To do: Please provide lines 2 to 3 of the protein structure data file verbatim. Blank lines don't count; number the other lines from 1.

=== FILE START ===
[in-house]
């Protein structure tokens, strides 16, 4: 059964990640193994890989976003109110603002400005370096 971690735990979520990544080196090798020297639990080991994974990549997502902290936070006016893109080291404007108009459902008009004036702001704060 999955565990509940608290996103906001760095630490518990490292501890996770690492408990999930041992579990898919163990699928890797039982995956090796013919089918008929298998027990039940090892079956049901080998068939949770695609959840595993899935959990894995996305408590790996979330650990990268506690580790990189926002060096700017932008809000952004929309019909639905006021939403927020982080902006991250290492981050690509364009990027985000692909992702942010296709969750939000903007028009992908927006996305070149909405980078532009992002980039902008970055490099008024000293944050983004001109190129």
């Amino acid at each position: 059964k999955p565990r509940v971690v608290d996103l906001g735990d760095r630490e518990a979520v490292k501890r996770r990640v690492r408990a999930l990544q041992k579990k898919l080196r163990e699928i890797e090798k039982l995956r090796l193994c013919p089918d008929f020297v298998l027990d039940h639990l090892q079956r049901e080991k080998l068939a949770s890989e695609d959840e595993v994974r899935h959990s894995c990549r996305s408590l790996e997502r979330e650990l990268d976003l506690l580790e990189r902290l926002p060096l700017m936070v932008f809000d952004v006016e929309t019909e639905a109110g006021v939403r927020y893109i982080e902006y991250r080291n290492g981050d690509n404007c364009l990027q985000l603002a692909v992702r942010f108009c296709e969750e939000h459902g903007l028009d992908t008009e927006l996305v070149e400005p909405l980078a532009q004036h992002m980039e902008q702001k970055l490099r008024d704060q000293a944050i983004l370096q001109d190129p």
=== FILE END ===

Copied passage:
């Protein structure tokens, strides 16, 4: 059964990640193994890989976003109110603002400005370096 971690735990979520990544080196090798020297639990080991994974990549997502902290936070006016893109080291404007108009459902008009004036702001704060 999955565990509940608290996103906001760095630490518990490292501890996770690492408990999930041992579990898919163990699928890797039982995956090796013919089918008929298998027990039940090892079956049901080998068939949770695609959840595993899935959990894995996305408590790996979330650990990268506690580790990189926002060096700017932008809000952004929309019909639905006021939403927020982080902006991250290492981050690509364009990027985000692909992702942010296709969750939000903007028009992908927006996305070149909405980078532009992002980039902008970055490099008024000293944050983004001109190129």
């Amino acid at each position: 059964k999955p565990r509940v971690v608290d996103l906001g735990d760095r630490e518990a979520v490292k501890r996770r990640v690492r408990a999930l990544q041992k579990k898919l080196r163990e699928i890797e090798k039982l995956r090796l193994c013919p089918d008929f020297v298998l027990d039940h639990l090892q079956r049901e080991k080998l068939a949770s890989e695609d959840e595993v994974r899935h959990s894995c990549r996305s408590l790996e997502r979330e650990l990268d976003l506690l580790e990189r902290l926002p060096l700017m936070v932008f809000d952004v006016e929309t019909e639905a109110g006021v939403r927020y893109i982080e902006y991250r080291n290492g981050d690509n404007c364009l990027q985000l603002a692909v992702r942010f108009c296709e969750e939000h459902g903007l028009d992908t008009e927006l996305v070149e400005p909405l980078a532009q004036h992002m980039e902008q702001k970055l490099r008024d704060q000293a944050i983004l370096q001109d190129p």